It's no secret that General Electric Company (NYSE: GE) has had a difficult 2018, and management's earnings targets appear to be under pressure. However, to investors who are willing to look beyond the near term, the stock may look like a good value.
In this context, let's take a look at three opportunities GE has to turn its fortunes around.
A GE Aviation GE9X engine in development. Image source: General Electric Company.
Improving power margin
GE certainly has work to do if it's going to hit its target of around $1.95 billion in power segment profit in 2018. By my calculations, GE is going to have to improve power margin to nearly 8% or above in the second half in order to get there, but segment margin was just 4.7% in the first half.
No matter, a demonstration of sequential improvement in power segment margin -- CEO John Flannery is aiming to get power margin above 10% in the next few years -- might be enough to satisfy investors that the company is on track to stabilize its problem segment.
At the Electrical Products Group (EPG) conference in May, CEO John Flannery outlined three areas in which the power segment could improve margin in the future, from 5.6% in 2017 to 10% or more:
How GE Plans to Improve Margin
Planned Improvement (Basis Points)
Rightsize footprint and base cost
300 to 500 bp
Maximize value of transactional service
100 to 200 bp
Improve equipment margins (Gas Power Systems, Grid)
100 to 200 bp
Data source: General Electric Company presentations. 100 basis points = 1%.
It's probably optimistic to expect too much from equipment margins, as they continue to be pressured by end markets that GE and key rival Siemens AG see as remaining weak for the next couple of years.
On a more positive note, speaking on the second-quarter earnings call, CFO Jamie Miller confirmed GE Power was on track to reduce structural costs by $1 billion for the full year -- $566 million of structural cost was taken out in the first half.
However, the biggest difference could come from improving performance in GE Power transactional services. At the investor update in November, GE Power CEO Russell Stokes argued that its contract service agreements (CSAs) -- long-term service agreements attached to new equipment sales -- had "been running fine," but GE needed to fix its transactional service business.
As such, GE Power has focused on increasing "visibility to transactional outages," as 75% of the installed base of smaller turbines are managed on a transactional basis.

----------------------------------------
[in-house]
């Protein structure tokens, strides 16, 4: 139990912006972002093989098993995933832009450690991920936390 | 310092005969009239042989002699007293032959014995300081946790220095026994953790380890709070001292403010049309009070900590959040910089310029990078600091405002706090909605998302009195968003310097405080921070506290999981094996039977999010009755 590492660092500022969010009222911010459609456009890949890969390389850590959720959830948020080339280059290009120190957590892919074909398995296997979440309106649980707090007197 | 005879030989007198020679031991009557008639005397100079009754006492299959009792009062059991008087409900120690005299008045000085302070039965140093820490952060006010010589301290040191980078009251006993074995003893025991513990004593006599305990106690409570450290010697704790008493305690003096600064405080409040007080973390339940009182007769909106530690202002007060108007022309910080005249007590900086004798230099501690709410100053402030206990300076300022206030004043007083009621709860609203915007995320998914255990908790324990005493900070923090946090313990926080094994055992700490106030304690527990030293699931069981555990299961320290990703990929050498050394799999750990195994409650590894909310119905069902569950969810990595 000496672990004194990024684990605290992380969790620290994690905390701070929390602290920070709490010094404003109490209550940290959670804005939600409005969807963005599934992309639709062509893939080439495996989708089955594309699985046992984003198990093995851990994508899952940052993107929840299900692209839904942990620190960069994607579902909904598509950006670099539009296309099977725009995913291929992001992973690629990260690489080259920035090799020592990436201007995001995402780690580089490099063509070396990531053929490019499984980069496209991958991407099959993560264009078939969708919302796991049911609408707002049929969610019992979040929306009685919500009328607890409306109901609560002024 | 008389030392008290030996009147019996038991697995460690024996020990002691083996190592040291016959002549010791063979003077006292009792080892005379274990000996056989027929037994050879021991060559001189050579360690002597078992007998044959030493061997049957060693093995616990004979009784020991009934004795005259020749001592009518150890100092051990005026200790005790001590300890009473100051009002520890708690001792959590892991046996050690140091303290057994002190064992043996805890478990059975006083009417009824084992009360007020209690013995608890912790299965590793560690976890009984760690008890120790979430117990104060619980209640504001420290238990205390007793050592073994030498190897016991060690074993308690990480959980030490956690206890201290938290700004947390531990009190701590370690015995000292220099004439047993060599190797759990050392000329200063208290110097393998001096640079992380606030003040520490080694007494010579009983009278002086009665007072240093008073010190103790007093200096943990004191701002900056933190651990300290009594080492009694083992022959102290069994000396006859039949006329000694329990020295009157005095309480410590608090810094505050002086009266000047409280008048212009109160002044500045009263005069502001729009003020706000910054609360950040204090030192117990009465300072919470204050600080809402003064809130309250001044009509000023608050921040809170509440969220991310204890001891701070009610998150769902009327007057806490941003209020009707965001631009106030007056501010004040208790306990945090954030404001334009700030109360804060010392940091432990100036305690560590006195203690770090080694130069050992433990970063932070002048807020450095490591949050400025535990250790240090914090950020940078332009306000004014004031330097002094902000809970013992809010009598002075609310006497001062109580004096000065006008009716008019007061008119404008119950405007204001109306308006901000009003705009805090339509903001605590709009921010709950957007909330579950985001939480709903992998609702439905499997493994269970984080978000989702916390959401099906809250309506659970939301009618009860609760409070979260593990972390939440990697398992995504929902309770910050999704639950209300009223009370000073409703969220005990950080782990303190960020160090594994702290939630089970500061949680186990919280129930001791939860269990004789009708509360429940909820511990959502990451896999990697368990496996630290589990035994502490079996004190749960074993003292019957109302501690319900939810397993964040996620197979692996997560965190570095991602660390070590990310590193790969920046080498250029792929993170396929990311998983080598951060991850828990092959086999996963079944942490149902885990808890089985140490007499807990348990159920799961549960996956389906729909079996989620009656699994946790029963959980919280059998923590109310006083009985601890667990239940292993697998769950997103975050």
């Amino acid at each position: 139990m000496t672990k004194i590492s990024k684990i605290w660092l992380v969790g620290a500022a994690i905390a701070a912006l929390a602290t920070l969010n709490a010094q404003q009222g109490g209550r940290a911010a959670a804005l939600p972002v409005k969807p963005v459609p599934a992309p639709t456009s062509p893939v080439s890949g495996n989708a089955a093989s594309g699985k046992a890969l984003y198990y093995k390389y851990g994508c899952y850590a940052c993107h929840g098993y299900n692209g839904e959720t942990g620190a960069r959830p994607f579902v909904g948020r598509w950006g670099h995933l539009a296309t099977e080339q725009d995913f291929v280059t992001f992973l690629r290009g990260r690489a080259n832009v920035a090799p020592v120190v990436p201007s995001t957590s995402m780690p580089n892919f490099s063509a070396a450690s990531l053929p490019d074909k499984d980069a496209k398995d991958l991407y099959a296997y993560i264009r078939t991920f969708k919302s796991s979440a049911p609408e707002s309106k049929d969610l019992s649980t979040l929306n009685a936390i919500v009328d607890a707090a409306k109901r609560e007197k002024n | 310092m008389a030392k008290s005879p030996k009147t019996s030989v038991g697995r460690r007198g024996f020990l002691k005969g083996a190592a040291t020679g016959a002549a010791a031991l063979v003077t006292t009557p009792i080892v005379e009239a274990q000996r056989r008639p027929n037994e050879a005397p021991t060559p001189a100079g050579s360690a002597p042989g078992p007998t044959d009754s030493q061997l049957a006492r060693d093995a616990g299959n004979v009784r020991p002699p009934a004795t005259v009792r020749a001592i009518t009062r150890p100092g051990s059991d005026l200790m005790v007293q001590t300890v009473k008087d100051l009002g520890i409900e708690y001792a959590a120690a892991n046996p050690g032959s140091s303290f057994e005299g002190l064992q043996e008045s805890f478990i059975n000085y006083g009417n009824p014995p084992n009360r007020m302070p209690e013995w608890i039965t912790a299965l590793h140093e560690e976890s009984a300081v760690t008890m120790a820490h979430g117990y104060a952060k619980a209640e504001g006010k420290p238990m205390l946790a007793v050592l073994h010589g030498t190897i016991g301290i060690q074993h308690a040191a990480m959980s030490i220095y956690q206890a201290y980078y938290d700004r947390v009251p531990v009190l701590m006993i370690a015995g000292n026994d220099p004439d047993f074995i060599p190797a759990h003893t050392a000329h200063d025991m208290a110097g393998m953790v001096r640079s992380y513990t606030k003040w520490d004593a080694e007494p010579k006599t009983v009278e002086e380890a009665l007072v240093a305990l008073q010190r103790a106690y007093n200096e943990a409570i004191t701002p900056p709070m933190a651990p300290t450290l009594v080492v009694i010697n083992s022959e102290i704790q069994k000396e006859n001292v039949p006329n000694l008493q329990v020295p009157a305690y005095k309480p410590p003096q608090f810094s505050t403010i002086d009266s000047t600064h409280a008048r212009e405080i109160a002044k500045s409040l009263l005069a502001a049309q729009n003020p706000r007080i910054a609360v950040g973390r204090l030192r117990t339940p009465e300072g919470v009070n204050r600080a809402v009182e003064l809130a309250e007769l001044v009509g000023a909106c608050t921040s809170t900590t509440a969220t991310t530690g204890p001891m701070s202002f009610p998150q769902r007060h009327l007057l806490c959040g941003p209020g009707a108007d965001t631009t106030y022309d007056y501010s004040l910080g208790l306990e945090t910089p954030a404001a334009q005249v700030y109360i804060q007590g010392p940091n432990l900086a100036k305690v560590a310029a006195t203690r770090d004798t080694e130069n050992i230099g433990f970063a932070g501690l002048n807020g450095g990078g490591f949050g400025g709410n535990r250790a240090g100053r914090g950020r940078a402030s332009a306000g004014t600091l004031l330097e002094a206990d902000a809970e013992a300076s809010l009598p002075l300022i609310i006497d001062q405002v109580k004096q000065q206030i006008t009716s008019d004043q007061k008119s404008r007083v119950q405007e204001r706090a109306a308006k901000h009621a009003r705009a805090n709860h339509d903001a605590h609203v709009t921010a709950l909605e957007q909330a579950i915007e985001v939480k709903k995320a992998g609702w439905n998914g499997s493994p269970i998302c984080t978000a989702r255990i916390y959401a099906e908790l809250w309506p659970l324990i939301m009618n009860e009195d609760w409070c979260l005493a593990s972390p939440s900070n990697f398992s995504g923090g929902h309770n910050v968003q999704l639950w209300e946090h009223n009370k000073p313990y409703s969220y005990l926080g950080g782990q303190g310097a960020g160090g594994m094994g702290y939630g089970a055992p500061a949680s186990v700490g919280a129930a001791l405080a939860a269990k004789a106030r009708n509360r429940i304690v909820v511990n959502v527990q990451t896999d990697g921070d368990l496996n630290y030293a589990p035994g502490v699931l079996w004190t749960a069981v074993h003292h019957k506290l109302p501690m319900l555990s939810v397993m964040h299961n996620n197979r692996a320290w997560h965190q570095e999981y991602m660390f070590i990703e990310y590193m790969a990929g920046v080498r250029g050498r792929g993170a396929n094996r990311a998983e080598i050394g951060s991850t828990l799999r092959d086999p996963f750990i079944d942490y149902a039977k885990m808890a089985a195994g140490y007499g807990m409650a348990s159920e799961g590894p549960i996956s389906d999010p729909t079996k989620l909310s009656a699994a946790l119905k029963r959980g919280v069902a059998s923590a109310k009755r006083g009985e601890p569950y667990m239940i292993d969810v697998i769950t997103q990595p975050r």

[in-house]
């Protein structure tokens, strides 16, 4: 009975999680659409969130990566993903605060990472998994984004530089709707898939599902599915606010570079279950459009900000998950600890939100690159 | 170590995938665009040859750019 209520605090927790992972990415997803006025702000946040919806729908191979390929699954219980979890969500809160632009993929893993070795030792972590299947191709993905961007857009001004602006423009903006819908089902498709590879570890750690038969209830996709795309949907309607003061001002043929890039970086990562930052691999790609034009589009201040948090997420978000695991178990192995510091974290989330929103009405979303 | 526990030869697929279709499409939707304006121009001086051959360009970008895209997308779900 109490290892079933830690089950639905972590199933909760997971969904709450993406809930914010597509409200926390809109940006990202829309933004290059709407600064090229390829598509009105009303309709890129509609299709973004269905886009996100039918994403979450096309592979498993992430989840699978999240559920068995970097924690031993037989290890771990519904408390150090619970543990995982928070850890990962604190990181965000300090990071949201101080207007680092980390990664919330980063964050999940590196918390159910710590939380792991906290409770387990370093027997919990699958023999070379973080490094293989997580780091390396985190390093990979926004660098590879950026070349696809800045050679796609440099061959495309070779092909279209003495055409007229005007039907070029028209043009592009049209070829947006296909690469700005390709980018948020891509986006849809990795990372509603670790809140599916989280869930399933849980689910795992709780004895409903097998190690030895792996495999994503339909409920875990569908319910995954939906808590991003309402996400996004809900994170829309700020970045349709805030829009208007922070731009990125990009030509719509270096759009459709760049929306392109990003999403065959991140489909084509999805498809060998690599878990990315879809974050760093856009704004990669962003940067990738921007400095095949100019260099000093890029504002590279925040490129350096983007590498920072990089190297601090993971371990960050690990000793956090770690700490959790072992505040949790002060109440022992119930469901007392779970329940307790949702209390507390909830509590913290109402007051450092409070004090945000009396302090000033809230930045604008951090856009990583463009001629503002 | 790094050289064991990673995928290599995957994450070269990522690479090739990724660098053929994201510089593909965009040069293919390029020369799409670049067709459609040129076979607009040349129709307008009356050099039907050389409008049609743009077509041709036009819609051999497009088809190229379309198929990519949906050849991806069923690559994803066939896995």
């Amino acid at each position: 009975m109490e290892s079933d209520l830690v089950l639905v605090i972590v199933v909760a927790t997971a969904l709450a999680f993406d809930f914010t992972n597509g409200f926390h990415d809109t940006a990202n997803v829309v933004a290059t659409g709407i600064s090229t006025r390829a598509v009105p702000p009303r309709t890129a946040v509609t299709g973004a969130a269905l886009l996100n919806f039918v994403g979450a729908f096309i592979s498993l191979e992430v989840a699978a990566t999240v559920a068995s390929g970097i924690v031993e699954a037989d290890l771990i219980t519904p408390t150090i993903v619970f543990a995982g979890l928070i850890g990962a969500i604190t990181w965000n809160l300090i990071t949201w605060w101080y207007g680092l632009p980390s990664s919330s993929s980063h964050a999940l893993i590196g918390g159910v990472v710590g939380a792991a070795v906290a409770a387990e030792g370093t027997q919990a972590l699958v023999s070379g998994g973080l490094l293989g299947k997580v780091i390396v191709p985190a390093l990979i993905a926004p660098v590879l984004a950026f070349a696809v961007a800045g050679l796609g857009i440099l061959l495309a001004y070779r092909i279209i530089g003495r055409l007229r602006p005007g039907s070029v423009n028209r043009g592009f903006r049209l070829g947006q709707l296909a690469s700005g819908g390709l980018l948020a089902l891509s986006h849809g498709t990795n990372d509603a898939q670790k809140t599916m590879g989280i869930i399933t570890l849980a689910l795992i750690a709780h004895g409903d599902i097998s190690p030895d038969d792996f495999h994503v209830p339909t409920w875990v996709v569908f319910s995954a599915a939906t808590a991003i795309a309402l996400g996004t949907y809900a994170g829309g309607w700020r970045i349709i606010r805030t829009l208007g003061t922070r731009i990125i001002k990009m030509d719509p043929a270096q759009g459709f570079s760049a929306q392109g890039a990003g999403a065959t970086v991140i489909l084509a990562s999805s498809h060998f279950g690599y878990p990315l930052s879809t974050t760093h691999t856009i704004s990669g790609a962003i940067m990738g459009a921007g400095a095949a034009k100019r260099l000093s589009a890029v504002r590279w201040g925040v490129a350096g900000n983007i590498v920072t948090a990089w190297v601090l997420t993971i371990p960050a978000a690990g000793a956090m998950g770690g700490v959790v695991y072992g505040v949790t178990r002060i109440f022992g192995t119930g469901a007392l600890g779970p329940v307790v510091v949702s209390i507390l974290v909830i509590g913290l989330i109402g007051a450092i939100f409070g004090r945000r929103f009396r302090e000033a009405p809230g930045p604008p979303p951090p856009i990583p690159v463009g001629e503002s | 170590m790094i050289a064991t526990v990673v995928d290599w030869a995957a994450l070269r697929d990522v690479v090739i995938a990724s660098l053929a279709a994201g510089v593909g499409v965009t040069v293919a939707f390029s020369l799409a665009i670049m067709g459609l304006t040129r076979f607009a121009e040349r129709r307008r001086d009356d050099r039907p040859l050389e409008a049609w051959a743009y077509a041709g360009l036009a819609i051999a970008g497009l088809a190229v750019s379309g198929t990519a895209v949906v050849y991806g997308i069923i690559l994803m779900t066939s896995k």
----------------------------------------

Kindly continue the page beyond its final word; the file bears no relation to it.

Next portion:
Indeed, Miller argued on the second-quarter earnings call in July:
We have visibility to 90% of the non-CSA GE units over the last year, and have initiated commercial actions on 80% of these units. We are focused on gaining traction and winning new business, with transactional revenues up 5% for the first half. We expect to see improvement in the second half, especially as we move into the fourth quarter.
All told, if GE can demonstrate power margin progression through a combination of cost cuts and improving its transactional services business, then the pathway to 10% margin becomes a lot clearer -- something to keep a close eye on.
Cutting head-office costs
GE's restructuring plan involves stripping down the company to three main businesses: power, aviation, and renewable energy. Here GE has an opportunity to significantly cut corporate costs, and focus on improving productivity in the remaining businesses.
Indeed, when Flannery announced the plan, he also outlined an intent to reduce corporate costs by at least $500 million by 2020, equivalent to around $0.05 in earnings per share in today's figures. If newly appointed board member Larry Culp helps GE replicate the kind of business performance he generated as CEO of Danaher Corporation, then GE investors can expect significant improvements in productivity.
The aviation segment is set to generate at least three times the earnings of GE Power in 2018, and more than ten times that from GE Renewable Energy. Moreover, it's well-known that the LEAP engine (produced by CFM International, a joint venture between GE Aviation and France's Safran Aircraft Engines) is set for good long-term growth.
For reference, the LEAP engine is the sole engine option on the Boeing (NYSE: BA) 737 MAX, and one of two options on the Airbus A320neo. The two aircraft are set to dominate the narrow-body market for years to come, and GE has a great opportunity to profit from servicing the LEAP engine in the long term.
GE also has the sole engine (GE9X) on the Boeing 777X -- a new wide-body aircraft that Boeing hopes will drive a pickup in wide-body demand in the coming decade. Indeed, Boeing's current long-term outlook calls for global wide-body deliveries to increase by 8,200 over the next 20 years -- the current global passenger fleet stands at around 4,100.
If the 777X is as big a success as Boeing hopes, analysts could be forced to raise long-term expectations for GE Aviation profit growth. That could lead to a positive rerating for the segment, and thus GE as a whole -- so investors in GE should closely follow what Boeing is saying about potential order growth for the 777X.
The takeaway for GE investors
The company's near-term prospects are under pressure, but that doesn't mean the company doesn't have substantive opportunities to improve performance in the long term. In other words, if you are prepared to be patient and stomach some potential near-term disappointment, the stock could reward you in the long term.
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